Based on what we know so far, the two suspects in the Boston Marathon bombings were likely self-motivated terrorists who were probably not part of a larger al Qaida plot, but may well have been inspired and perhaps prepared in part by ideology and training from the global jihadist network. Based on police reports and witness testimony, the older brother, 26-year-old Tamarlan Tsarnaev, appeared to be disaffected and angry, a “loser” in his uncle’s words. He may have decided that his life in America wasn’t working and wanted to go out with a literal bang, inducing his more Americanized and integrated younger brother, Dzhokar, 19, to come along.
For U.S. Muslims, the revelation of the identities of the Boston suspects is the worst possible news, says Hedieh Mirahmadi, a Muslim community organizer who works at the International Cultural Center in Gaithersburg, Md., an area where many Muslims live—including an uncle of the two suspects. “It can’t get worse than this. It’s really a tragic day for our community. And for Americans," Mirahmadi says. “The older brother seems to fit the usual profile of a socially alienated Muslim youth, and points to all the concerns we’ve had about the influence of radicalization, the markers we look for. The younger brother, though, doesn’t. He was integrated. “
What’s scary now, she adds, is that many Americans will come to believe that even relatively “integrated” Muslims, like Dzhokar, are suspect for radicalization. “There’s an issue right now with young Muslims feeling a need for justice. That’ s not directed usually at America per se, but it’s distress at the condition of Muslims around the world.” In a statement delivered to the media on Friday, the two brothers’ uncle, Ruslan Tsarni, a native Chechen, called them “losers” who simply could not get “settled” and harbored “hatred to those are.” “I can’t imagine anything else to do with religion, with Islam. It’s a fraud. It’s fake. ... Somebody radicalized them, but it’s not my brother, who spent his life bringing bread to their table. Fixing cars.”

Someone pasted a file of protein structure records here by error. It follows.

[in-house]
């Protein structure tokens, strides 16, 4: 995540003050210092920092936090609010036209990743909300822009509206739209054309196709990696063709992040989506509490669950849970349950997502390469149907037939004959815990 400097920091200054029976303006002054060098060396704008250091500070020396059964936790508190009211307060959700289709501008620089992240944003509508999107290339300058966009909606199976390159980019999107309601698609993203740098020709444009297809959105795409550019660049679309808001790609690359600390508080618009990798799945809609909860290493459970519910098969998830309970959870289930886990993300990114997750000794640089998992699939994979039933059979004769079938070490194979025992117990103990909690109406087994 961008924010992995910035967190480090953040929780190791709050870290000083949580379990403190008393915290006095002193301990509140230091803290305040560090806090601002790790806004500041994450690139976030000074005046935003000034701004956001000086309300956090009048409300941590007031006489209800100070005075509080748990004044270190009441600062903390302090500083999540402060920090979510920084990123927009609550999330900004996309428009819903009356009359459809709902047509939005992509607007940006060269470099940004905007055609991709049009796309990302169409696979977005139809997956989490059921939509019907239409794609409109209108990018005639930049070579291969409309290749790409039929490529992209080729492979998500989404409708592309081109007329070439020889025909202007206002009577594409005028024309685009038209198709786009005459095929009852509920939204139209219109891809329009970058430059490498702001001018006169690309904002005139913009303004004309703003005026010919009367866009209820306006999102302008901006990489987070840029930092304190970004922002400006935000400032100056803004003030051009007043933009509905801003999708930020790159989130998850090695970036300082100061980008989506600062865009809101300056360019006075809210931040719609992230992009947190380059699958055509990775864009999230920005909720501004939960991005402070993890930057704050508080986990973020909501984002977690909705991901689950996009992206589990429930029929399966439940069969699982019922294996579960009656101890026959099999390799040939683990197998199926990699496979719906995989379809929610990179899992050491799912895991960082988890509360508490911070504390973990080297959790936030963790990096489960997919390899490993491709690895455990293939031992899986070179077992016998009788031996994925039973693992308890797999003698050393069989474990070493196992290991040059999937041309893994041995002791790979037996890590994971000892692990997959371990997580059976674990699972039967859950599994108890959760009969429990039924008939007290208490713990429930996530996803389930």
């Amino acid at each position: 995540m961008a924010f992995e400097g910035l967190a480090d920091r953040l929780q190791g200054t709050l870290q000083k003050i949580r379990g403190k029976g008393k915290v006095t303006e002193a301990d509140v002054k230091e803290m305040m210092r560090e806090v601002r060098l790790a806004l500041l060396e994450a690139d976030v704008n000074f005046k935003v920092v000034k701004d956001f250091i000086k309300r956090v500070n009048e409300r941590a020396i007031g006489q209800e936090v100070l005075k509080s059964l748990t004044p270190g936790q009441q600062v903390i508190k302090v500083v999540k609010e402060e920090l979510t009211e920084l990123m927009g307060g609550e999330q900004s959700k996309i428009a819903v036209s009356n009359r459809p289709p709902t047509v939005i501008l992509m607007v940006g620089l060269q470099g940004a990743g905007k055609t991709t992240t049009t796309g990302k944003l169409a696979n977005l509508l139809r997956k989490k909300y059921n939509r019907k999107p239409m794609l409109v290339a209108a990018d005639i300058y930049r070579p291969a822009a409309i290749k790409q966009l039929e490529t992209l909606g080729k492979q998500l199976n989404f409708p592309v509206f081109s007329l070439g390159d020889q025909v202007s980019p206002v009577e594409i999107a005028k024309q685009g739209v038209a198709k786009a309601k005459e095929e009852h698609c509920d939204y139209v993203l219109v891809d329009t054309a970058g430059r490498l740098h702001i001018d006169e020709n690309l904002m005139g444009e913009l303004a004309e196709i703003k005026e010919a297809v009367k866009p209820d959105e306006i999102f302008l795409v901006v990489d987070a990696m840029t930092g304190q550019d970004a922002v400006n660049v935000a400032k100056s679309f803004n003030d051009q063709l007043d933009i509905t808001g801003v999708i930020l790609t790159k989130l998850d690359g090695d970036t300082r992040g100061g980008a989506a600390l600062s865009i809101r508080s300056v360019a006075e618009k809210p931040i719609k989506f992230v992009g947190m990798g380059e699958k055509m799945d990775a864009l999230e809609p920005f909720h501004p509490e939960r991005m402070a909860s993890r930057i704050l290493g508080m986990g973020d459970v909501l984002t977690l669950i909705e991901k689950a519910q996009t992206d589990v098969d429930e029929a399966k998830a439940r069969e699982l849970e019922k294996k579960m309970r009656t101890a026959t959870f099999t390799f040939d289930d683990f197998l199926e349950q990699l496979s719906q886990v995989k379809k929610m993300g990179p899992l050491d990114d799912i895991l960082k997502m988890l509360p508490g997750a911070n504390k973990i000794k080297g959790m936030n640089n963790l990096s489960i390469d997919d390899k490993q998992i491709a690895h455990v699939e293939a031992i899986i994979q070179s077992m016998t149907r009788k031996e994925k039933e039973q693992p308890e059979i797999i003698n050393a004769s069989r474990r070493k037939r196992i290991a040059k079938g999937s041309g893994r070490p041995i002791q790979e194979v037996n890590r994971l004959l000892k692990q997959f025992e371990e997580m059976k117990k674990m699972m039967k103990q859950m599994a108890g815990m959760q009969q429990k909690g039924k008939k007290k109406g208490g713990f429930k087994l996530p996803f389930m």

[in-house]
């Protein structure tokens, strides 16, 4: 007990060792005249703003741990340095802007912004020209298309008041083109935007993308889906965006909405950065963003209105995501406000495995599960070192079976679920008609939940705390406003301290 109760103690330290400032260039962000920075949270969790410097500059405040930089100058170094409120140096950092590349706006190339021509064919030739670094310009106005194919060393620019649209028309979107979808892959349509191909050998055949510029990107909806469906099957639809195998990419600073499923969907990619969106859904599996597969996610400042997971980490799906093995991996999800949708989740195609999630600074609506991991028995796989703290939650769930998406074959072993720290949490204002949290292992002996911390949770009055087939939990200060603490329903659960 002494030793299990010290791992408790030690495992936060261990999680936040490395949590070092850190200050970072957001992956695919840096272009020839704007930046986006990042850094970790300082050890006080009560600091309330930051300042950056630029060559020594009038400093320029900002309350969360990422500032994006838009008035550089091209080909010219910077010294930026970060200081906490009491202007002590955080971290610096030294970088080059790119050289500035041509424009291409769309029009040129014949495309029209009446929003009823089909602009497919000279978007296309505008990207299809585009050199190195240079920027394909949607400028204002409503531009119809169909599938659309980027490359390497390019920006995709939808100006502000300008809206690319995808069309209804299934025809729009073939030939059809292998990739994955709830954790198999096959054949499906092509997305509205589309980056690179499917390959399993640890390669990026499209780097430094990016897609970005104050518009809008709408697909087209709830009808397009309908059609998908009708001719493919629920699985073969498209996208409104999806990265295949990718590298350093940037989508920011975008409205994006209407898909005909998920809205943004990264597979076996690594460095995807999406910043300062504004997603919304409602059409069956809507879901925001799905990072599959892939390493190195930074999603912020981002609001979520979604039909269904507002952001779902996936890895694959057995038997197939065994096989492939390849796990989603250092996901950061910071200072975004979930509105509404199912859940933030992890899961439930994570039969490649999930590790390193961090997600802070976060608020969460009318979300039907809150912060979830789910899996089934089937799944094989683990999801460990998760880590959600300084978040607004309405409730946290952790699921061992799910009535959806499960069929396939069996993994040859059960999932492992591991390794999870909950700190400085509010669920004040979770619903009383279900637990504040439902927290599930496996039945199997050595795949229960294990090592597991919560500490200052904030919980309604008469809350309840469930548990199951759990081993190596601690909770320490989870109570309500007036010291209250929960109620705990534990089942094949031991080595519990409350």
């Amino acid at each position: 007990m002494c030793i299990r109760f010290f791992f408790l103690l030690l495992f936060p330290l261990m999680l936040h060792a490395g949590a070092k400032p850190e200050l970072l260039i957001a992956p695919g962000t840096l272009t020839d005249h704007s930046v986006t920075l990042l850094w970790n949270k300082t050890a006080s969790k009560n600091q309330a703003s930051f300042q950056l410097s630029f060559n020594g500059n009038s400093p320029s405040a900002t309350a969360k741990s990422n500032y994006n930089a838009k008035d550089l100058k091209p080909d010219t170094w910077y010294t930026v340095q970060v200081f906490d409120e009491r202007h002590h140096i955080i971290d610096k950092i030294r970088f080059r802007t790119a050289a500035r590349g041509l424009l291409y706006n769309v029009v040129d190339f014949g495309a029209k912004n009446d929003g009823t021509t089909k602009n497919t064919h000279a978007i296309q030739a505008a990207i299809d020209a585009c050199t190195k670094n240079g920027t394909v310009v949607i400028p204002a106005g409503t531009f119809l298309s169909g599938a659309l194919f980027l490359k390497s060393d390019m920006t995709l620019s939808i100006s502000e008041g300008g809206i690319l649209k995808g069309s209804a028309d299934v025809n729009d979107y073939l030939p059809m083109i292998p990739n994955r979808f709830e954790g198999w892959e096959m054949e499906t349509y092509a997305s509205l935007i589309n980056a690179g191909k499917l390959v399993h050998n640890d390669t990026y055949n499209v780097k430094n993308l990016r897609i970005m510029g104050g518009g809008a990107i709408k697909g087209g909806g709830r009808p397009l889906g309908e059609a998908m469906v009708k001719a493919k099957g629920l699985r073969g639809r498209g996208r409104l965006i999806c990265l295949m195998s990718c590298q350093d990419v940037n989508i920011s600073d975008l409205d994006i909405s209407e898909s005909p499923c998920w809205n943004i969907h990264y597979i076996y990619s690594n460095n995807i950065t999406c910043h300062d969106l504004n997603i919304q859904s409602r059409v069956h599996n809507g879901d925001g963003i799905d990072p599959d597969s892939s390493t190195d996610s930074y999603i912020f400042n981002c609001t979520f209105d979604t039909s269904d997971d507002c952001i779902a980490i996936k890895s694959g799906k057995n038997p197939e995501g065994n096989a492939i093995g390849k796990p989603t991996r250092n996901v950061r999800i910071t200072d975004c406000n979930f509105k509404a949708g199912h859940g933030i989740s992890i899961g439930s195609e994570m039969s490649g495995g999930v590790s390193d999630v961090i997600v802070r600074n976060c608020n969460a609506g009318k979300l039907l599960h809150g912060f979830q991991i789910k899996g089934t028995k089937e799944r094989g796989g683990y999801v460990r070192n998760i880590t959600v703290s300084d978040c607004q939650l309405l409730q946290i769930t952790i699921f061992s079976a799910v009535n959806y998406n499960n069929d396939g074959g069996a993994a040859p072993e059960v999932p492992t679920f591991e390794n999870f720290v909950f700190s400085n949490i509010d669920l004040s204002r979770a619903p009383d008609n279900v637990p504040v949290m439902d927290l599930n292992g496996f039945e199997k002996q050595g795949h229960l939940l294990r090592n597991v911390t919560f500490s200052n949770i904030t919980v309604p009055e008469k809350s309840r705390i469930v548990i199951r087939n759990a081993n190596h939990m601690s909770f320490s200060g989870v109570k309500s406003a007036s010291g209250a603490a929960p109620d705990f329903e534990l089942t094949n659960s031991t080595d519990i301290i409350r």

Quietly, working with the Obama administration, Mirahmadi, president of the World Organization for Resource Development and Education, which seeks to enhance understanding between Muslim and non-Muslim communities, and other American Muslim community leaders have been trying to identify signs of radicalization in young American Muslims and working to stop it before it leads to destructive acts. But Mirahmadi and other critics say the Obama administration has sought to gloss over the issue of purely Islamist radicalization so as not to offend Muslims, labeling its programs “combating violent extremism” instead. But seeking to do that while studiously avoiding the role of Islamism avoids the main issue, they say.
Even if the two suspects were not part of a larger jihadist plot, the bombings should not be seen as an isolated act. The global jihadist movement has brought under its umbrella many young men originally from Chechnya, Kyrgyzstan and other Caucasus republics, as the Tsarnaev brothers appear to be. Some of these terrorists have been trained at the same school near Peshawar that trained the Taliban, called Darul Uloom Haqqania. Harvard terrorism expert Jessica Stern says she met two Chechens being trained there in 2000, and it is also known that nationalist movements in these countries in the Caucasus have been largely “coopted by the jihadists.”
It remains unclear what may have motivated either Tamarlan or Dzhokar Tsarnaev. The older brother, Tamerlan, who died in a police shootout, appeared far more upset with his life in America. "I don't have a single American friend," he reportedly said. "I don't understand them." He was also reportedly arrested for assaulting his girlfriend in 2009.
Angry, disaffiliated young men lash out in different ways in different cultures. Adam Lanza, the Newtown, Conn., murderer, may have acted in the way he did because he had absorbed the sick culture of mass shootings. It’s entirely possible that Tamarlan Tsarnaev lashed out in the way he did because he was just enough of a jihadi to want to follow that path, while not being part of a larger plot. His act may well have been the product of an increasing trend: lone, self-motivated jihadis who have their own private grievances but find an outlet in the radical Islamist ideology that has gone viral over the past ten years online—and who are sometimes empowered by jihadist and explosives training, whether paramilitary or online. The amateurish nature of the Boston plot -- the two men apparently didn't even have an escape plan -- points to a do-it-yourself plot.
In an interview in 2010, the former deputy assistant secretary of state in the Bureau of Near Eastern Affairs under George W. Bush, Scott Carpenter, said both the Bush and Obama administrations have fallen short in tackling the problem of radicalization. “There has to be a recognition that Islamist ideology plays an important role,” he said. “You can’t have an effective prescription without an accurate diagnosis. Part of the problem is because we haven’t figured out a way to talk about this in anything but a politically correct way, we don’t talk about it.”
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